Expanding plasmonic enhancement limits with hexagonal boron nitride

(Nanowerk News) A study spearheaded by Professor Yang Liangbao from the Hefei Institutes of Physical Science at the Chinese Academy of Sciences discovered that hexagonal boron nitride (h-BN) effectively inhibits electron tunneling, thereby extending the ultimate plasmonic enhancement boundaries in single-atom-layer gaps. This breakthrough offers valuable insights into quantum mechanical phenomena within plasmonic systems and paves the way for innovative applications in the realm of quantum plasmonics.
The findings were published in the journal Nano Letters ("Extending Plasmonic Enhancement Limit with Blocked Electron Tunneling by Monolayer Hexagonal Boron Nitride").
Schematic of a monolayer h-BN as hot-electron tunneling barrier
Schematic of a monolayer h-BN as hot-electron tunneling barrier (left); Change of volume-averaged SERS enhancement factor with the gap size (e.g., number of h-BN layers) (right). (Image: CHEN Siyu)
The team has dedicated years to developing surface-enhanced Raman spectroscopy (SERS) detection techniques, noting that the near-field intensity distribution is non-uniform at the nanoscale. To achieve higher electromagnetic enhancement, they employed adjacent metal nano-gaps but observed that decreasing their size resulted in the undesired emergence of a quantum tunneling effect, which hindered SERS detection.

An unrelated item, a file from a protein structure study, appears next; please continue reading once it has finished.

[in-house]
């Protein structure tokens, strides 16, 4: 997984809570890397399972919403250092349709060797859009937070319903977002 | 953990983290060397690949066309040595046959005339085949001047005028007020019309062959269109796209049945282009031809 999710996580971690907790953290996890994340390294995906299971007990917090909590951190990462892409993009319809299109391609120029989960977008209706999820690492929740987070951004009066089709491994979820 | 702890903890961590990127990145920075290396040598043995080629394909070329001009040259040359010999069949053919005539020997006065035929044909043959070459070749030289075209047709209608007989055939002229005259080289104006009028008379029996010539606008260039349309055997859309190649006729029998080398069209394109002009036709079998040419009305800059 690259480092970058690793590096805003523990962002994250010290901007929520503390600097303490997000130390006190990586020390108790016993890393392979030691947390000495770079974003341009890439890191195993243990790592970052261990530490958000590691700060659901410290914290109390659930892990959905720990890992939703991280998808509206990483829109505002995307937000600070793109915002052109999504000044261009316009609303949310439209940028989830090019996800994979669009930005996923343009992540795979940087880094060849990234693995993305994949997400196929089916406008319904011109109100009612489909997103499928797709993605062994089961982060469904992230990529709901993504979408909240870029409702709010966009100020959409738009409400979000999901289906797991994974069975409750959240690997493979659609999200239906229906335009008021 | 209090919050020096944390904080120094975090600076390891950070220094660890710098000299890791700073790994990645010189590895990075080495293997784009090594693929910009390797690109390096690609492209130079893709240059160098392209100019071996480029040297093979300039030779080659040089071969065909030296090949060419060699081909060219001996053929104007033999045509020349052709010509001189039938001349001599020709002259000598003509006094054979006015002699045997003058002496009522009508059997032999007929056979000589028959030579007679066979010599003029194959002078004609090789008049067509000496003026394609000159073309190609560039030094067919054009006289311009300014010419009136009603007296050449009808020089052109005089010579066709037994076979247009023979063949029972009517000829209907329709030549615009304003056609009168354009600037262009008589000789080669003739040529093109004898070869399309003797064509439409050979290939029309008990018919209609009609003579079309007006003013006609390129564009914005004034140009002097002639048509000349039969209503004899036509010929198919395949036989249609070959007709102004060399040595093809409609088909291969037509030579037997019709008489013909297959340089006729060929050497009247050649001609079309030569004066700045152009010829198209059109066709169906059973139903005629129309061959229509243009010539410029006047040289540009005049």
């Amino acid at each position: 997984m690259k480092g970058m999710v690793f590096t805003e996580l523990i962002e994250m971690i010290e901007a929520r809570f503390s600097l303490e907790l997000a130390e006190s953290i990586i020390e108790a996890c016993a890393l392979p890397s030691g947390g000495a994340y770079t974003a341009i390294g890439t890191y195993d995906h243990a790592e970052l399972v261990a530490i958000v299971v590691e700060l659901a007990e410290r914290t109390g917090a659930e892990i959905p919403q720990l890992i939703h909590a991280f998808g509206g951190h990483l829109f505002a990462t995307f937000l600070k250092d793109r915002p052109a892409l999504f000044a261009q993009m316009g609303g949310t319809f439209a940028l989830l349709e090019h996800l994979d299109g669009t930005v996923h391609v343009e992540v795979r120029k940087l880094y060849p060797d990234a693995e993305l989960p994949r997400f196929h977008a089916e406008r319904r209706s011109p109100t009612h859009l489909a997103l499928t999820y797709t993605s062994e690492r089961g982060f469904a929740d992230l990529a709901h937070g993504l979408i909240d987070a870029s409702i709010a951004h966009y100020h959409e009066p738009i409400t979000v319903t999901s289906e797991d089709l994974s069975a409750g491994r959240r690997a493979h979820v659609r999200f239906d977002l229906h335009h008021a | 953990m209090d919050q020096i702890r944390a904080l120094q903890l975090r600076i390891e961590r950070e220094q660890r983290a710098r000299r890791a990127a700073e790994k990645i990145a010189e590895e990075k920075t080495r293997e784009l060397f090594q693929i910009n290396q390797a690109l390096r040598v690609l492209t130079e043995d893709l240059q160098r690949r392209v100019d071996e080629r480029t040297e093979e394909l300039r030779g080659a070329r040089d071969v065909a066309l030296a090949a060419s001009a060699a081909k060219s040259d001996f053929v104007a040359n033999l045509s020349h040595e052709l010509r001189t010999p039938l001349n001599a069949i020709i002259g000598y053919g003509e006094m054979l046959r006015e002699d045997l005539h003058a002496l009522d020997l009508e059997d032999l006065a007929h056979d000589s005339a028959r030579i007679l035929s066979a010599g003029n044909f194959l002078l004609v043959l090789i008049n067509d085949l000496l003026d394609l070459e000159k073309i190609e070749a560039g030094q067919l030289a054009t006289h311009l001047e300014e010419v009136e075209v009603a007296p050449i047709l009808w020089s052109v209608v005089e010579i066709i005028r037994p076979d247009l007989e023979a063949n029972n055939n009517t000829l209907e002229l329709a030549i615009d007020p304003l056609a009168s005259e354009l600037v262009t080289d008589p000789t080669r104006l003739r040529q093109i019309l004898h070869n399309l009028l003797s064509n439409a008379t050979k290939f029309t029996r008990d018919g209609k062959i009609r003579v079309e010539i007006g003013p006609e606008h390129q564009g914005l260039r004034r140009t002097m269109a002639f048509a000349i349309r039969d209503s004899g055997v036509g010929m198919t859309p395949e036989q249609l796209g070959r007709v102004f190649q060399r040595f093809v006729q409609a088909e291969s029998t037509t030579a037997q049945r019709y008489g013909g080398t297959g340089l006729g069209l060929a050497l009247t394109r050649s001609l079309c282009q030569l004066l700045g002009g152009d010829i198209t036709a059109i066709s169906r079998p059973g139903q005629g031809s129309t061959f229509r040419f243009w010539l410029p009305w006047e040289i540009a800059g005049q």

To address this issue, the researchers introduced a high tunneling barrier composed of a monolayer of h-BN, which successfully obstructed the electron tunneling effect. They then quantitatively measured the ultimate near-field enhancement limit within the classical framework by assessing the intrinsic SERS intensity of h-BN in a single particle cavity.
The investigation demonstrated that a monolayer of h-BN impedes electron tunneling through hot electron tunneling quantum computation and layer-dependent scattering spectrum experiments. By comparing experimental data with the calculated outcomes of the classical electromagnetic model and the quantum correction model, the team achieved the detection of the ultimate near-field enhancement limit within the classical framework.
This study offers crucial guidance for quantum plasmonics and nano-gap photodynamics, and contributes to a deeper understanding of quantum mechanical effects in plasmonic enhancement.
Source: Chinese Academy of Sciences (Note: Content may be edited for style and length)
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